7 Things Every Intersectional Feminist Should Know About The Women's Strike

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The Day Without Women strike is the followup to the Women's March in January, and it should be a pretty amazing day for all those participating. The spirit of activism that's swept the nation in the wake of Donald Trump's presidency has been so inspiring, but it's important that everyone be represented in this movement. Every intersectional feminist should know these seven things about the Women's Strike, because the point of the movement is lost if it isn't as inclusive as possible.

Intersectionality is a critical piece of the Women's Strike because it validates cultures and identities that are too often marginalized in society. If people don't acknowledge and accept intersectional feminism and all its tenets, they're not much better than the people who are actively trying to discriminate against marginalized people. Now is the best time to adopt a radically progressive mentality because you're likely to find people who are eager and willing to work with you. Take advantage of this moment to educate yourself and make sure you're being the type of ally and activist you want to be, because if not you, then who? Most importantly, keep these seven things in mind as you prepare for the Women's Strike.

Not All Women Can Afford To Participate

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Many of the women who are most burdened by issues like the gender wage gap, poverty, and reproductive freedom are the ones who can't afford to take the day off work to participate in the strike. If you look around and see primarily white women, remember that many women of color probably wish they could be there but just can't.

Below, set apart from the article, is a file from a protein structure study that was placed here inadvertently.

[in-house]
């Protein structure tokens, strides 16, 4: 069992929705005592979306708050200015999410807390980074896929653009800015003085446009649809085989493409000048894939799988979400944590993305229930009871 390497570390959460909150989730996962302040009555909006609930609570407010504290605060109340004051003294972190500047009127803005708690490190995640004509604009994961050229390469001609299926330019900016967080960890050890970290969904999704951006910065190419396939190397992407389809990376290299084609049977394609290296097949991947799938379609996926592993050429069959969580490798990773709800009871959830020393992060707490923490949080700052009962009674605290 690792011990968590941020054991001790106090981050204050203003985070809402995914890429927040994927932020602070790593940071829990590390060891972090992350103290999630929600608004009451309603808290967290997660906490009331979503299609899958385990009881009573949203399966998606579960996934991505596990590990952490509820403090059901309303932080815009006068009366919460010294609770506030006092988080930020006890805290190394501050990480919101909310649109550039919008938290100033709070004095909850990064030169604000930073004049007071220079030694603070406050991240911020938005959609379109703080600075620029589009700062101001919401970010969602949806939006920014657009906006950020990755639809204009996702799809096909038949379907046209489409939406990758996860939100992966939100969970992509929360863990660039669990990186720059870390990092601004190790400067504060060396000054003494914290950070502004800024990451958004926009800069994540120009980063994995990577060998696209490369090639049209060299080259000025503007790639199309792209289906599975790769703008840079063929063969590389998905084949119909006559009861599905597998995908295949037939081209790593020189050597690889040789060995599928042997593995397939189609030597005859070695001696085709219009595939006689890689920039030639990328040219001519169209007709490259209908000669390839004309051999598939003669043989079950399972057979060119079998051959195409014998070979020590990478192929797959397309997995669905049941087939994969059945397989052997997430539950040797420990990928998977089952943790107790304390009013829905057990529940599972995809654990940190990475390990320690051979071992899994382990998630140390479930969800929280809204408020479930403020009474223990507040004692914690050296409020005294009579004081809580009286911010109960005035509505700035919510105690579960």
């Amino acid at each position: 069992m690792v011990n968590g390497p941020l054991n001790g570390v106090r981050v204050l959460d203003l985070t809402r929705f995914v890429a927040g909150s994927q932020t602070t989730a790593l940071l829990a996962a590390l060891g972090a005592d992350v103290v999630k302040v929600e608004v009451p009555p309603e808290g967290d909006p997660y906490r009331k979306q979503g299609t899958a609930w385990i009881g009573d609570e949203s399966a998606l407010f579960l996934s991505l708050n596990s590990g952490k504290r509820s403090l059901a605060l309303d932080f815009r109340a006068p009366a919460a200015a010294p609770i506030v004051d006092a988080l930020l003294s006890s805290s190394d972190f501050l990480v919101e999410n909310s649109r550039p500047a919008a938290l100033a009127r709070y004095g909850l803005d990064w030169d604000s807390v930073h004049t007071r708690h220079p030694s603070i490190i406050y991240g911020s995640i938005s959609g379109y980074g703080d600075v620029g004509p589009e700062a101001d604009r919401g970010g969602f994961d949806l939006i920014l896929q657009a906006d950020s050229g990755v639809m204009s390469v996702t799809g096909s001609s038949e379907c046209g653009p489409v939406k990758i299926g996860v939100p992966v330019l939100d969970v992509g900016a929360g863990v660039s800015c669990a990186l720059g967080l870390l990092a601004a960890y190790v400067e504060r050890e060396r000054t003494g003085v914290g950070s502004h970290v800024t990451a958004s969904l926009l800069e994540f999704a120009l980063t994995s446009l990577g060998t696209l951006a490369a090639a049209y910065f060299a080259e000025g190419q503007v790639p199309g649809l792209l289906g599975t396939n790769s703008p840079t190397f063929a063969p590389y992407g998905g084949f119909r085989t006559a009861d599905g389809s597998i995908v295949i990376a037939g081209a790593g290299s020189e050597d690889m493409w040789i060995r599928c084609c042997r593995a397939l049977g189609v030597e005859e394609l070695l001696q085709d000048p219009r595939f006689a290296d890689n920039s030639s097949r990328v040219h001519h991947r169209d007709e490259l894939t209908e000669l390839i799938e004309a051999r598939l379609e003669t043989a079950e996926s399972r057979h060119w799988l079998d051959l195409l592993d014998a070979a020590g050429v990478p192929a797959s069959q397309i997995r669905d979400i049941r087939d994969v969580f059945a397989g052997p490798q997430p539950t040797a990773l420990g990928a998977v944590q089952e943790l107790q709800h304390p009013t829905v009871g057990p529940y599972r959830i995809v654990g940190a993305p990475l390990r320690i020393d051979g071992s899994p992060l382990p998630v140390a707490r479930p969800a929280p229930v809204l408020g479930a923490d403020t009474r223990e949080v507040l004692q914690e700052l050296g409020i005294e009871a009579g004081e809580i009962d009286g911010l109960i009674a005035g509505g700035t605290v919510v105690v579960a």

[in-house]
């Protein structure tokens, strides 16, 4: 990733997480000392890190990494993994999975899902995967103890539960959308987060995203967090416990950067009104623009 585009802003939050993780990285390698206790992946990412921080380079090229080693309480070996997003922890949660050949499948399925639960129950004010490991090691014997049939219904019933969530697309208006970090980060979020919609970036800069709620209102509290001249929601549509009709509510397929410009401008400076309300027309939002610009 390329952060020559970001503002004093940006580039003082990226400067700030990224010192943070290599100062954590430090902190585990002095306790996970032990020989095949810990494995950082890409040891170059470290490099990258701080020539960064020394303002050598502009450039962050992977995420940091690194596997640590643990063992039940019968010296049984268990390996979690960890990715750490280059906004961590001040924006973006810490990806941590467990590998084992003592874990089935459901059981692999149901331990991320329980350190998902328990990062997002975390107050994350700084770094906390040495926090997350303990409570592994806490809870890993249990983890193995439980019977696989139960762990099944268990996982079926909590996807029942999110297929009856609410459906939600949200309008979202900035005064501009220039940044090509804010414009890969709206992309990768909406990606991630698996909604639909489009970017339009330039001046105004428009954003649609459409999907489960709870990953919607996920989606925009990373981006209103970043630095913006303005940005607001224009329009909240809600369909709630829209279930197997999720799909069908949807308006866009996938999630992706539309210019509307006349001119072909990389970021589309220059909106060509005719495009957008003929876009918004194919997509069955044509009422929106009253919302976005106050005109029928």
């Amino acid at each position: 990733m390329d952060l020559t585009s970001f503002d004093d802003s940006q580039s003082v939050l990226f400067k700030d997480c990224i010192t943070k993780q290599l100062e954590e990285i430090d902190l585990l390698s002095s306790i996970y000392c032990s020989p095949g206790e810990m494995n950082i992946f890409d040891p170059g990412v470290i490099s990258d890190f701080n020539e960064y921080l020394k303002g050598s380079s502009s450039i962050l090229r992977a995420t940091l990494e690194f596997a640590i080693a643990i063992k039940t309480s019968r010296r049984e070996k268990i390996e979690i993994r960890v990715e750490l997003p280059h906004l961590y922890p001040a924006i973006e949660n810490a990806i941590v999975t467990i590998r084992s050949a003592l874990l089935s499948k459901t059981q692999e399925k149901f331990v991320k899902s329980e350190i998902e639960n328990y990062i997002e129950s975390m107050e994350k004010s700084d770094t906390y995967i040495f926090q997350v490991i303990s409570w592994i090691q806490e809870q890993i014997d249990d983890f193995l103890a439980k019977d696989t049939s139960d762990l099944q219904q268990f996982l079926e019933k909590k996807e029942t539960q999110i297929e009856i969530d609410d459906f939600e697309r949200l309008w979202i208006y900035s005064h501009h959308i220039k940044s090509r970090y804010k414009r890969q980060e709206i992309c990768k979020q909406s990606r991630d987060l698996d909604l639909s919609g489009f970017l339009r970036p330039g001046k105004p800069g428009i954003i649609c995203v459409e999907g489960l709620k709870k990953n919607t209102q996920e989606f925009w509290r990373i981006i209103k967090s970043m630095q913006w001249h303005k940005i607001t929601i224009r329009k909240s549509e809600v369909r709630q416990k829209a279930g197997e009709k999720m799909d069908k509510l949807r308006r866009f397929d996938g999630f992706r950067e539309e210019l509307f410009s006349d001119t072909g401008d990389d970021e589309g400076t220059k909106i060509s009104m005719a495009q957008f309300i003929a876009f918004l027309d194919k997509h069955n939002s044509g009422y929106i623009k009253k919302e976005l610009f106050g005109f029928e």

But If You Can Afford It, You Need To Be There

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It might be a slight sacrifice to take the day off work, but don't hesitate to do it if you can. You have to be there for those who can't afford to, and it'll definitely be better than whatever you were going to do at work that day anyway.

You Have A Responsibility To Look Out For Black Protestors

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Black protestors are way more likely to be arrested, so keep an eye out for them if police show up to your rally. If they do, follow this guide to documenting the interaction.

Trans Women Deserve To Know You Care About Them

Even though most women aren't trying to perpetuate trans-exclusive feminism, it still happens sometimes. Listen to what the trans community is asking from you and be accommodating.

Men Are Always Welcome At Women's Rallies

The Women's Strike isn't supposed to be a female-only space, it also needs to be open to male allies to support the cause.

The Environmental Costs Of Your Involvement Need To Be A Factor

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If you're planning to attend a rally while on strike, you've got to make your plans as environmentally friendly as possible. Environmental justice is a feminist issue, and your feminism isn't fully inclusive unless you're not considering your environmental impact. Carpool with friends, bring your own food, and pay to offset your carbon footprint if you're traveling by air.

Striking Isn't The End Of Your Journey

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Once the strike is over, you still have to keep your activism going. Showing up is just the first step — now it's time to call your representatives, attend community mobilization meetings, and work with progressive candidates running for public office.